Following the end of the Nigeria-Biafra war in 1970, crude oil exports became Nigeria’s major foreign exchange earner, and national politics became a struggle over who controls the country’s oil sources and revenues. For nearly thirty years, the military, dominated as it were, by Northern Nigerian officers, kept on tinkering with revenue allocation formulae to the advantage of the North and to the chagrin and dismay of the oil-bearing South. While the latter continued to agitate for a review of the existing lopsided federal structure through restructuring and devolution of powers to enable them control the resources within their communities, the North persisted in its opposition to any change in the status quo. The result has been a lack of trust and acrimony in North-South relations. The paper adopted the qualitative research approach which basically involved content analysis. Among its findings was that the soured relations between the North and the South has impeded national integration, nation-building, and national development. It concluded that there is a compelling need to address the various issues associated with fiscal federalism, revenue allocation, and resource control through a restructuring of the Nigerian polity and economy.This will discourage the endemic and destructive struggle for the federal government between the political elite from both the North and South.
Fiscal Federalism, Resource Control, and Restructuring in Nigeria: The Contending Issues (Published)
The dynamism and complexity of Nigeria’s fiscal federalism have occupied the front burner of academic and political discourse since the return to democratic rule. The discussion on Nigeria’s fiscal practice became necessary because it has created several crises threatening the continued existence and continuity of the Nigerian state. The desertion of true federalism in Nigeria has led to the neglect and marginalization of the Niger Delta region of Nigeria, where the country generates the bulk of its wealth through oil and gas exploration and exploitation. The Niger Delta region oil-producing states have been very vocal in their agitations for a fair share of the country’s wealth by the restructuring of the parameters for sharing and allocating the wealth of the nation located within their region. The agitations for resource control, it is believed, would make more resources available to the various states to ensure economic and social development. The protests have arisen for the reason that a more substantial portion of the nation’s wealth goes to the federal government at the detriment of the oil-producing states. The Nigerian federal government is yet to make any significant attempt to alter the status quo. No constitutional amendment is has been made to ensure the practice of true fiscal federalism in the country. This paper examined the debate and concept of fiscal federalism. It explores revenue allocation formula in Nigeria and the statutory role of revenue mobilization allocation and fiscal commission, the quest for resource control and Nigeria’s federalism, dimensions of resource control agitations by the Niger Delta region, and causes of the Niger Delta crisis. The paper concludes with some profound recommendations on the way forward.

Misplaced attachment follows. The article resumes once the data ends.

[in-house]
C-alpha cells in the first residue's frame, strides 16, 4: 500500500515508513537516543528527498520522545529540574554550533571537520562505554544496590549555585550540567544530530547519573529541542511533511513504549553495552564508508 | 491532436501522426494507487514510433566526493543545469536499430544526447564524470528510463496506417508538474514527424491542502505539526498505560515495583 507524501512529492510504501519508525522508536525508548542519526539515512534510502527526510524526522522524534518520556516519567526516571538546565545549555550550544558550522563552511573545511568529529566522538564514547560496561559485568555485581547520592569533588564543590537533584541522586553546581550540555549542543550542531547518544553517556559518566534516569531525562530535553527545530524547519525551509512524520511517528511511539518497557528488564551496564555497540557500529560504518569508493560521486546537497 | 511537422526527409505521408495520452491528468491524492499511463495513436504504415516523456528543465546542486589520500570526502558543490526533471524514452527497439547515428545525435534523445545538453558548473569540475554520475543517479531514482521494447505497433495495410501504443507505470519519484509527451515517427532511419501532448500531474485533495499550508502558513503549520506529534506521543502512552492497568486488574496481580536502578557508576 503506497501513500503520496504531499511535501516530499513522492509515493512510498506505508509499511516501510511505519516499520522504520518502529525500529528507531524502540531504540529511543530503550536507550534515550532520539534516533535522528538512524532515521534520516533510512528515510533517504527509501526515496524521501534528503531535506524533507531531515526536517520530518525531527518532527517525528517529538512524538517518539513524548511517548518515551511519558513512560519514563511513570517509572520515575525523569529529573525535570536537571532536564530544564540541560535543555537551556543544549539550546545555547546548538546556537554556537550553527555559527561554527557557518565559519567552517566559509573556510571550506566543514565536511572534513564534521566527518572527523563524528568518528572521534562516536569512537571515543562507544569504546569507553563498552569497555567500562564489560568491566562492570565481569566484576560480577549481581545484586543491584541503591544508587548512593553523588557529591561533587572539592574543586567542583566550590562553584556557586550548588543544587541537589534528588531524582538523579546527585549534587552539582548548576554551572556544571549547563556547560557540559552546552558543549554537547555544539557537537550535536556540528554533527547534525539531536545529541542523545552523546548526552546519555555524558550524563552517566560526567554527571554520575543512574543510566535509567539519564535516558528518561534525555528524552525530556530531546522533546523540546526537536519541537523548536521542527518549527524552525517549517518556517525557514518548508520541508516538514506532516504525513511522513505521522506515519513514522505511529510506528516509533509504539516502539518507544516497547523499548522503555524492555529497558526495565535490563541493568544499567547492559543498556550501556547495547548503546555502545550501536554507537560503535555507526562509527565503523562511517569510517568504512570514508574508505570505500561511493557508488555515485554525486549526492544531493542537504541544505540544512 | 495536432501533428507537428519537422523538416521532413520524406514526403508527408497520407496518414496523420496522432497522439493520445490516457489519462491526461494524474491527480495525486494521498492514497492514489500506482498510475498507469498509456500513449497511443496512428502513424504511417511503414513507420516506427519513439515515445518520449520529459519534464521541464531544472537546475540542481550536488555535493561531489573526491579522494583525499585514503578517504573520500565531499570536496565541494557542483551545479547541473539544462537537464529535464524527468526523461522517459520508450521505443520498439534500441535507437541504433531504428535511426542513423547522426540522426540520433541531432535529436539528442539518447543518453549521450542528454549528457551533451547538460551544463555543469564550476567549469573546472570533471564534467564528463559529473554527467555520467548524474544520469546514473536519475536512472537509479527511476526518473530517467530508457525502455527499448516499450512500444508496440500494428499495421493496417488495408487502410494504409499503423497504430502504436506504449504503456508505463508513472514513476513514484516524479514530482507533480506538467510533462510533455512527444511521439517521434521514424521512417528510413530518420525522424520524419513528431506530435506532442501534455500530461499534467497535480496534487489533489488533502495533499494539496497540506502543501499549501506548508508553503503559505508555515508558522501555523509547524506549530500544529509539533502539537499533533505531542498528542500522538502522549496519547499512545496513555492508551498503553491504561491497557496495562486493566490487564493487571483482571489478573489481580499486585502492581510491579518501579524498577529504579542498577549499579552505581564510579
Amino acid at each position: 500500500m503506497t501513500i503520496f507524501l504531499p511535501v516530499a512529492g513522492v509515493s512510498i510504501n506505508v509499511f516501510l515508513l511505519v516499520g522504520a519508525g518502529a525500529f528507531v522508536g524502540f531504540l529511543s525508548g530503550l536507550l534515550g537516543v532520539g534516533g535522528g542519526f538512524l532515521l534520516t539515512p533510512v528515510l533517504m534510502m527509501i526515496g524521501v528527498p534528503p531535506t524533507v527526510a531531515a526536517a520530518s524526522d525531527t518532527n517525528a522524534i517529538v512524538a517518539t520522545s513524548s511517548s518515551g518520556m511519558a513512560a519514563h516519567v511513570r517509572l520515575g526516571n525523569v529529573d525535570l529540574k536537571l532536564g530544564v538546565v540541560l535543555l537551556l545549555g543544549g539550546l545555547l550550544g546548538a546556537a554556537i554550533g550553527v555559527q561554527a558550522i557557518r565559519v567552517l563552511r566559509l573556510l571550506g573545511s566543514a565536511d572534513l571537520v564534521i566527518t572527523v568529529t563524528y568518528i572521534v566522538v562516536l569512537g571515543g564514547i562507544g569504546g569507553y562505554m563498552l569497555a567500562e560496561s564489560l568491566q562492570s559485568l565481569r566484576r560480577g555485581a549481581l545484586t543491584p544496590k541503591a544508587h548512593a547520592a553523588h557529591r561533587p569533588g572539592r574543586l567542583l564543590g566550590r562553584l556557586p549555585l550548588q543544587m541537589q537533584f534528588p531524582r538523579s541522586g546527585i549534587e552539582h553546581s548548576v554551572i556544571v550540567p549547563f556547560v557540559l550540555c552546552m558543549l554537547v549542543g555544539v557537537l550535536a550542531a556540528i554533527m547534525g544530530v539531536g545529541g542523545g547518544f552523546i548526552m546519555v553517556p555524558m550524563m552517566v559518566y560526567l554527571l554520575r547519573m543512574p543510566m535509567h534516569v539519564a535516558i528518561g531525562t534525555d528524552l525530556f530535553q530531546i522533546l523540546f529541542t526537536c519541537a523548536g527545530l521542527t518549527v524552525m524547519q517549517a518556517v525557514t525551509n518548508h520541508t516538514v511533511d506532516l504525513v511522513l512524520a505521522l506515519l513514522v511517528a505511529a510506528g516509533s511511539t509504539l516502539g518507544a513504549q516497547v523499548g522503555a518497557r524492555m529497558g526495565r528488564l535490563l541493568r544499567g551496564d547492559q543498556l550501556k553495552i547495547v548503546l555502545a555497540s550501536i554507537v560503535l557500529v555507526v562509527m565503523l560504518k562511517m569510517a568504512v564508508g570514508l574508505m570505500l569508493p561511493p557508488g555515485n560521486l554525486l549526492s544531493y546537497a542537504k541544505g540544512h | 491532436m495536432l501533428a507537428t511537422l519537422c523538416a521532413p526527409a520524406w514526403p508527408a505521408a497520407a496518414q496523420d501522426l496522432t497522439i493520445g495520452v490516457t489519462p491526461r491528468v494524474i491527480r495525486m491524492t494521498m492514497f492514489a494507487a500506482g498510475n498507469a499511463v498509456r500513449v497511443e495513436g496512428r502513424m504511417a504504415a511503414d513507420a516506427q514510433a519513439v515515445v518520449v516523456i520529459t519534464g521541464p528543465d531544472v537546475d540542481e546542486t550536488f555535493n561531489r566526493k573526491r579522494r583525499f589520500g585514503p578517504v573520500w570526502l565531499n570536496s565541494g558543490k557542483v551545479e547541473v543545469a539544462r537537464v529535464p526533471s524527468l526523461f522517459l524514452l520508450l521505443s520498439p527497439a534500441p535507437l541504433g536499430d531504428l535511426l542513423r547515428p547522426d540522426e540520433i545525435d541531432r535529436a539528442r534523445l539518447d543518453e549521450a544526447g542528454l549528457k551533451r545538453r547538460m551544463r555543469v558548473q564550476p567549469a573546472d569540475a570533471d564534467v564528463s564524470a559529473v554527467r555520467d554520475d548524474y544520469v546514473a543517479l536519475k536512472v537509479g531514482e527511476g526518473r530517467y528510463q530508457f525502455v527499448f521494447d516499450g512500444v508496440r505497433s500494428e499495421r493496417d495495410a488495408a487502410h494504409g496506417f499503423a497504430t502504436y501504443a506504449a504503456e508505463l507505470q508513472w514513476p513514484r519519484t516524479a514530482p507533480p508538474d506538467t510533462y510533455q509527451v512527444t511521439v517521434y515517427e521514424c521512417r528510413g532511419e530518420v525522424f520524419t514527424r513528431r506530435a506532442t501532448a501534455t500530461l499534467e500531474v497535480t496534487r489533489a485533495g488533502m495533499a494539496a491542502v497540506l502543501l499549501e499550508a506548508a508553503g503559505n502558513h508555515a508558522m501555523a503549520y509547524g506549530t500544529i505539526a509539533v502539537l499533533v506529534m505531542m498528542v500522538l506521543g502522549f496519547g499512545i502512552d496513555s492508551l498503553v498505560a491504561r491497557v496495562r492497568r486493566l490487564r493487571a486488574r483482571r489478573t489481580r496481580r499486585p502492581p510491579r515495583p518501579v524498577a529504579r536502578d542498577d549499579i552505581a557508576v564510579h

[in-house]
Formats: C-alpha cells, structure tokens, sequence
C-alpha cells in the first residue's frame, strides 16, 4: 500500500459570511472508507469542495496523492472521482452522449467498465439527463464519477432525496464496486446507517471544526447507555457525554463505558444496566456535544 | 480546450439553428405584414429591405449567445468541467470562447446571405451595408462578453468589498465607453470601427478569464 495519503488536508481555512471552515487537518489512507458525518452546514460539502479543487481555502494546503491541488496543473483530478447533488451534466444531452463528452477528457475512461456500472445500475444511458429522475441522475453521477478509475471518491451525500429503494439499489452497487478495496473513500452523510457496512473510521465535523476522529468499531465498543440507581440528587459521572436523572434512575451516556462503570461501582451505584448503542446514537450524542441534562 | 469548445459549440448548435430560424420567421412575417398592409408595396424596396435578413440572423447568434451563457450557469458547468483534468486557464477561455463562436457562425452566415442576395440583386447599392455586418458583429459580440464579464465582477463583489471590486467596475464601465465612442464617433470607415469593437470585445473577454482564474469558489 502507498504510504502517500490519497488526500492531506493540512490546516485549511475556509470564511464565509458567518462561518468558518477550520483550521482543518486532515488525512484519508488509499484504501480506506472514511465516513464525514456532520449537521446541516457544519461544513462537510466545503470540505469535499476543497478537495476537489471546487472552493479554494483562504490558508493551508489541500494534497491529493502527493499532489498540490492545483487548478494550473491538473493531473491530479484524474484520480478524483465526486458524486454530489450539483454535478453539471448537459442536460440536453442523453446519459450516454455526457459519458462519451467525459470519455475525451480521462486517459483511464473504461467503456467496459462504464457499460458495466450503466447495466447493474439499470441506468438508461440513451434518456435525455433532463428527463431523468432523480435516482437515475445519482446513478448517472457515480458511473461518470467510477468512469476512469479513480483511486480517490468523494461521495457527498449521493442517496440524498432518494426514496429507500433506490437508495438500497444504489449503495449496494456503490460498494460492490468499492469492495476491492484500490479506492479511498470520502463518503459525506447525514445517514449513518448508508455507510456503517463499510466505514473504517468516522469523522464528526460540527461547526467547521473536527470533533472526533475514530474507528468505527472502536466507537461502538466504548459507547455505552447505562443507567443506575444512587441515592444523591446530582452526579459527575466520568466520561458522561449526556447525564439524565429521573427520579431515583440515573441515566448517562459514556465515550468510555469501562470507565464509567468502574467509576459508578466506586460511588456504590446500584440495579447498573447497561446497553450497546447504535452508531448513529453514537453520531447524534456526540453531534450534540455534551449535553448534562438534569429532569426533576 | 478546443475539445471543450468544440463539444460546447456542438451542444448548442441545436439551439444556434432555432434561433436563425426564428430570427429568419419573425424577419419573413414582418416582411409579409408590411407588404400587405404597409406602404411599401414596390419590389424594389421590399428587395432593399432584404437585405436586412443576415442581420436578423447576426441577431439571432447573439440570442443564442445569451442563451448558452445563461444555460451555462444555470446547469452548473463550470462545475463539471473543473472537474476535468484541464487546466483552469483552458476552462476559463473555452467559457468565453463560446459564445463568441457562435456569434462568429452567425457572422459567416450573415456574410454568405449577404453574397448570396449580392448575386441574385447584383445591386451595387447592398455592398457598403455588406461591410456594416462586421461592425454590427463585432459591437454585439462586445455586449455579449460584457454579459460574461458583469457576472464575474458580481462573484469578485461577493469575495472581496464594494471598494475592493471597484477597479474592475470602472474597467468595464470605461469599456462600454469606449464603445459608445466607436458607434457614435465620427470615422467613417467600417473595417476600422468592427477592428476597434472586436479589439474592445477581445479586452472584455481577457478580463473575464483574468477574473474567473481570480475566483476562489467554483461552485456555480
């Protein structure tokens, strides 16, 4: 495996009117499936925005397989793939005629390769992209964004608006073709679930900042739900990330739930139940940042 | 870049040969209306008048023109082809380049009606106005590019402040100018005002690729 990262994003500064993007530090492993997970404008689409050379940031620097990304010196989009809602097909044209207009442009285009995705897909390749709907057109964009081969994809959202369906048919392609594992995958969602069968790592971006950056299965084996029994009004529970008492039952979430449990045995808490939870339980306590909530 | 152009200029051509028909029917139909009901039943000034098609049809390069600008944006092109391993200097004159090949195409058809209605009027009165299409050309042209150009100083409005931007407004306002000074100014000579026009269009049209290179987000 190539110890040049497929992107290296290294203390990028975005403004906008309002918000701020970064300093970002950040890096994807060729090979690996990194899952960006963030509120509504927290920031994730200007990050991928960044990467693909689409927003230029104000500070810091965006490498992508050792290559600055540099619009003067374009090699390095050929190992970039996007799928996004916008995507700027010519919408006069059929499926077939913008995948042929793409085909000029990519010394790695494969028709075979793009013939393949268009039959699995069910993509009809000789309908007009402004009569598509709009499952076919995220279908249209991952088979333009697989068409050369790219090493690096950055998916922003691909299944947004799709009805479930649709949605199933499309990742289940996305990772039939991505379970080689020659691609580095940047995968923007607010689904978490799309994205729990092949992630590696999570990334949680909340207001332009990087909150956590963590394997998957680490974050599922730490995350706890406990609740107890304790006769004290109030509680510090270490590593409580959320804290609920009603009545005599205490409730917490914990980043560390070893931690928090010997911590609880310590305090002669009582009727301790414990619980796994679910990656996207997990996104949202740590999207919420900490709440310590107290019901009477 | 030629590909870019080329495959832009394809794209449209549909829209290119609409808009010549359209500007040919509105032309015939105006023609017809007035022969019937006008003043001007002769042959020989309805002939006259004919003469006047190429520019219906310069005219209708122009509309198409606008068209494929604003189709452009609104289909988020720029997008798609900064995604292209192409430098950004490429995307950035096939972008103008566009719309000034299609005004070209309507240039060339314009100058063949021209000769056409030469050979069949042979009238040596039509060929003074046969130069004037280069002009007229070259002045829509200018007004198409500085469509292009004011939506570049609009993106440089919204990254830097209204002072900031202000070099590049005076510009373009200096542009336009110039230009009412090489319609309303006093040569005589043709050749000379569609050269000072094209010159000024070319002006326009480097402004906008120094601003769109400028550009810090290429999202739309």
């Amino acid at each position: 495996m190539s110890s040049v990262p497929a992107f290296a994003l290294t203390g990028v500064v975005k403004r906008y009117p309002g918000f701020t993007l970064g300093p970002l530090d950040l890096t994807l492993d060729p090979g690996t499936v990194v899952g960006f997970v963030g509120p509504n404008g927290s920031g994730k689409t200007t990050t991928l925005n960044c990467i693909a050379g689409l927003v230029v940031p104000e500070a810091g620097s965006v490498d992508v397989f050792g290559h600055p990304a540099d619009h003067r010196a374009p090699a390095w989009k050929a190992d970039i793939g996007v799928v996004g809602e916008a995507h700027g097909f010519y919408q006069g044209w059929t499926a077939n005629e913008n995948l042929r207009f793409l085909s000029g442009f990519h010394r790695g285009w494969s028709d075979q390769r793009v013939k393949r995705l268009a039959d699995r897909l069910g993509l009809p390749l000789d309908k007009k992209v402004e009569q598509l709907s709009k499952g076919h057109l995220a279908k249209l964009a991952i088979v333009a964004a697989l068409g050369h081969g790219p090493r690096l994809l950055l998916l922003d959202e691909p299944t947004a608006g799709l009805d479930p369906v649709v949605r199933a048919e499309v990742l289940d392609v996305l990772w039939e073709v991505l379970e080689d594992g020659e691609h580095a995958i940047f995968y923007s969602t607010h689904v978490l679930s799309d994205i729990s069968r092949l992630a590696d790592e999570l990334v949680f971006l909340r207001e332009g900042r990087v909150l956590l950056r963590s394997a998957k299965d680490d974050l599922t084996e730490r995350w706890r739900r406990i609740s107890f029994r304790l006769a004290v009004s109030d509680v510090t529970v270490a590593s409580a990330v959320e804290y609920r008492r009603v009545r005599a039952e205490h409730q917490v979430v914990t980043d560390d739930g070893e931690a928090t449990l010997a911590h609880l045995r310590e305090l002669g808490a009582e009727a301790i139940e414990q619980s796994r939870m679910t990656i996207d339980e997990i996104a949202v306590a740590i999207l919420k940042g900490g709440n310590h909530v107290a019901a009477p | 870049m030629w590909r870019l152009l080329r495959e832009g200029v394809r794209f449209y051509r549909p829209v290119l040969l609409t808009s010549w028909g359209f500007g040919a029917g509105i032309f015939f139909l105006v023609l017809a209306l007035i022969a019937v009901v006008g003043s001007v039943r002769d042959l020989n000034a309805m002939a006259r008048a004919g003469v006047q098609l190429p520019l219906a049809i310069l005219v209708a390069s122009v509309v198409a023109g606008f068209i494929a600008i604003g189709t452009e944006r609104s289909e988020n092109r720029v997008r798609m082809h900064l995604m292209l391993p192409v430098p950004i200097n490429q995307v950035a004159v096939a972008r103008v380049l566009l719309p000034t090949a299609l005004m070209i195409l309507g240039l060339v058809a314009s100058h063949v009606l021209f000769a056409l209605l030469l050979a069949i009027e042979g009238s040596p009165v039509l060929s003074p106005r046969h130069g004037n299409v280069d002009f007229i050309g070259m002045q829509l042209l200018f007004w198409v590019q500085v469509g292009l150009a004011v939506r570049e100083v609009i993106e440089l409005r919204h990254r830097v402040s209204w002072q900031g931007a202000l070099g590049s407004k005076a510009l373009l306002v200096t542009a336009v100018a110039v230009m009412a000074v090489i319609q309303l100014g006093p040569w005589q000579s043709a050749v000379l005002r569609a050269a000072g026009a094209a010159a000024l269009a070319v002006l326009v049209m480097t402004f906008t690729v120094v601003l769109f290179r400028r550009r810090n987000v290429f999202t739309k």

An enquiry into the economies of such federations as the United States, Canada and Germany suggests that federalism is compatible with economic success. Such a proposition is, however, unsustainable considering the fact that India, Mexico and Nigeria, which are also federal states, have continuously performed poorly, reinforcing the view that a major explanation for the poor economic performance of the countries in the latter category lies in the manner in which their respective federal systems are operated. This paper therefore brings to the fore the nexus between Nigeria’s fiscal federalism and a lack of economic development in the oil-rich country. Our central argument is that Nigeria’s fiscal federalism has not spurred the desired development as envisaged by the architects of the system. The country’s over-dependence on oil, as well as the concentration of economic resources at the federal centre are at the heart of the country’s lack of economic success. Therefore, if Nigeria’s fiscal system is to achieve its economic objectives, the inherent contradiction manifesting in the over-centralisation of the federal system has to be addressed